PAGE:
Universal Pictures and Illumination Entertainment’s new comedy adventure Despicable Me 3 features a new addition to the franchise: Balthazar Bratt, a formidable super-villain who has been plotting to destroy Hollywood after his TV show was canceled.
Once mocked and shunned after his TV series was canceled—due to his quick onset of puberty—Bratt has become obsessed with everything from his glory days. Now embodying his former role’s villainous traits, Bratt surrounds himself with everything ’80s—re-creating the show’s gadgets and vehicles for plotting his revenge.
In classic Illumination fashion, the character is just as defined by his Machiavellian schemes as he is his ridiculousness. “Balthazar Bratt has taken on this child-actor persona as his villain persona,” says cast member Steve Carell who provides the voices of brothers Gru and Dru. “There is also a silly madness to him, and he uses ’80s components as a part of his villainy. The bubble gum he chews become an extremely effective weapon, he dresses in a purple outfit with padded shoulders and parachute pants, and he dispatches people with dance fights.”
Brought aboard to portray Bratt was Trey Parker (TV’s South Park), who was engaged by co-director Eric Guillon’s distinctive character designs. Parker has never lent his vocal talents to a tentpole animated feature that he didn’t write, and—during his first recording session—he revealed that this was the first time he had been directed by anyone but himself.
In defining the role of Bratt, producer Chris Meledandri found Parker to be a key collaborator. “Trey is one of the great vocal actors of our time, and he brought a defined personality that was broad and ‘cartoony’ in the best sense of the word, but one that also has vulnerability and intention in it,” he says. “You leave this film understanding why this character is who he is. Trey has this ability to be wildly funny, but while you’re laughing, you care about what is making you laugh. He is able to embody that, and it’s invisible to you; you just feel it.”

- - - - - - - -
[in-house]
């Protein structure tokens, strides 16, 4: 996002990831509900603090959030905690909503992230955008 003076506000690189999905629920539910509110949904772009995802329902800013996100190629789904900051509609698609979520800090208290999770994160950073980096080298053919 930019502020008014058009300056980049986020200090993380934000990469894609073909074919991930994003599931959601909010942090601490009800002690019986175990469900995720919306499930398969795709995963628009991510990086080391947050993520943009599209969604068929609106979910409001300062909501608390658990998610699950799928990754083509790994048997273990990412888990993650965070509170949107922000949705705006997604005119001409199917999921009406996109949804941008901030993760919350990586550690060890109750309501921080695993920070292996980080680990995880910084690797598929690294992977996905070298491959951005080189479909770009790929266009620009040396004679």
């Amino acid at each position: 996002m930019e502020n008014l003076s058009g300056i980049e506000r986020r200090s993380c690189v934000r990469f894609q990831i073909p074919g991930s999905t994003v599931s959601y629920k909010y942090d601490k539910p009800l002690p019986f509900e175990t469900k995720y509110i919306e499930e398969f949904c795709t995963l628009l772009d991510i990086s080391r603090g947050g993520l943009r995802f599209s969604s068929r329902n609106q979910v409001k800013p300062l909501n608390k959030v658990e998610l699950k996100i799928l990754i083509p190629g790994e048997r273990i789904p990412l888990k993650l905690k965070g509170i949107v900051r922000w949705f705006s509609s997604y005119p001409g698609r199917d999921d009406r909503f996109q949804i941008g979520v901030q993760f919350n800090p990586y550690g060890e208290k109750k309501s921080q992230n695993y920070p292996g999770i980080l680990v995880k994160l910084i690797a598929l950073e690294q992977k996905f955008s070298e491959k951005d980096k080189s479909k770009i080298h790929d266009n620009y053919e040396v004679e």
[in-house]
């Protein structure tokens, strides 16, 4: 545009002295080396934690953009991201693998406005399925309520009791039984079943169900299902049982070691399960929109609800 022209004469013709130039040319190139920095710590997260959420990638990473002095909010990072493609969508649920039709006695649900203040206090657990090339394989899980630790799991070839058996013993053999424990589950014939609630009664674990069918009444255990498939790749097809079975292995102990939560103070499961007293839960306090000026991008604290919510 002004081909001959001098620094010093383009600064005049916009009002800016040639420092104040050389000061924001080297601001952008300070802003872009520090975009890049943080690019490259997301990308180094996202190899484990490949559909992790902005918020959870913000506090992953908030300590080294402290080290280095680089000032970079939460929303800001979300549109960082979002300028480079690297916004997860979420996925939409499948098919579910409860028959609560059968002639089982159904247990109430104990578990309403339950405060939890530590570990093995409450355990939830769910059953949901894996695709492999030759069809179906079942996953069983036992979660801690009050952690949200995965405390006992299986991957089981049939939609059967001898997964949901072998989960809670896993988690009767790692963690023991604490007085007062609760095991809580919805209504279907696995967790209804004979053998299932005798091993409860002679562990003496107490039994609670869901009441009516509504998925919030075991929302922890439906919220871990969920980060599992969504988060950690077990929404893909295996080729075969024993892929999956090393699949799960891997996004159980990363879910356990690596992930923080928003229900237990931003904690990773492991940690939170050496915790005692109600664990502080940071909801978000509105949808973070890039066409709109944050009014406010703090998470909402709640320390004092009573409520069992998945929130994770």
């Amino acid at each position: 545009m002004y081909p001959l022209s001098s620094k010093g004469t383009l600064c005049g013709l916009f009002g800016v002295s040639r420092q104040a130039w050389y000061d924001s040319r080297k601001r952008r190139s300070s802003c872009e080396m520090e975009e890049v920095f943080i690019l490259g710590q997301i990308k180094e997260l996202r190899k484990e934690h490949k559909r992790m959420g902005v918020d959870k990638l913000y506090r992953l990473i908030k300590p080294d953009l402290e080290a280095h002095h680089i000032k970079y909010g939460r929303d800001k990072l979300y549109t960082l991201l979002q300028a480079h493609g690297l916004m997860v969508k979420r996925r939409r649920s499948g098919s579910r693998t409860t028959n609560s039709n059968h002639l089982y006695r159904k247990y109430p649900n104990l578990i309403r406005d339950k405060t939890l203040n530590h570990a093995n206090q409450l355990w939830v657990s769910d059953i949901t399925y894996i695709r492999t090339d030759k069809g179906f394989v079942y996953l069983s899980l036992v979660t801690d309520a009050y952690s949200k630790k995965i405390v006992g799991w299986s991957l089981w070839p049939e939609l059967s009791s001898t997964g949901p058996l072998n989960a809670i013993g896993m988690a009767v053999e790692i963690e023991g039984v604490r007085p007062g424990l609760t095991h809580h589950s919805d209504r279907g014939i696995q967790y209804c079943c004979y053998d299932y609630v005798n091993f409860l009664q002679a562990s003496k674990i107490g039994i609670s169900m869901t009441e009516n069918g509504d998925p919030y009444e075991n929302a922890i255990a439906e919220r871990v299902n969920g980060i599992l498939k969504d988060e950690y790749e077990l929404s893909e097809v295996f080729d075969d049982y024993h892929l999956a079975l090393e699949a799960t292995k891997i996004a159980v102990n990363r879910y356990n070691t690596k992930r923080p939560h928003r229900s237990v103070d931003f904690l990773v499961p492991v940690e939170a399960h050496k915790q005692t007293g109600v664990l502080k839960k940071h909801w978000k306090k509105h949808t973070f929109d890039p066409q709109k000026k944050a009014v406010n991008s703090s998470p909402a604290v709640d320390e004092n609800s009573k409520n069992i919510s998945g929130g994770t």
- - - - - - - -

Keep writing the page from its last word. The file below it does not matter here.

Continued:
In developing Bratt, the team proposed what would happen if Gru had to face off against someone else who was struggling with the ghosts of his childhood. Director Kyle Balda notes: “Trey had a lot of fun with the voice of Balthazar Bratt, a cheesy character who takes himself very seriously. Trey was able to turn himself into a guy stuck in the ’80s almost immediately. Since he is an animator, he knows exactly what kind of energy is needed for a character. He delivered strongly when it came to giving dynamic, energetic performances.”
Meledandri admits that Gru’s new nemesis is one of his favorite characters Illumination has ever created. “Balthazar Bratt is such an original and funny villain. He can’t get past the fact that his fans don’t care about him anymore, and his motivation is seeking revenge on the world that turned its back on him…and doing it in the guise of a grown-up version of his childhood TV persona. When you take that wacky idea and bring Trey’s voice to it, it brings a whole new attitude into the film. It’s the design, the voice and spectacular animation; the nuance in this performance is exceptional. That’s a tribute to an incredible group, a team who has pulled off one of the greatest animated performances I’ve ever seen.”
Illumination Entertainment continues the story of Gru, Lucy, their adorable daughters—Margo, Edith and Agnes—and the Minions in Despicable Me 3 now playing in Philippine cinemas.
After he is fired from the Anti-Villain League for failing to take down the latest bad guy to threaten humanity, Gru finds himself in the midst of a major identity crisis. But when a mysterious stranger shows up to inform Gru that he has a long-lost twin brother—a brother who desperately wishes to follow in his twin’s despicable footsteps—one former super-villain will rediscover just how good it feels to be bad.
Watch the trailer here: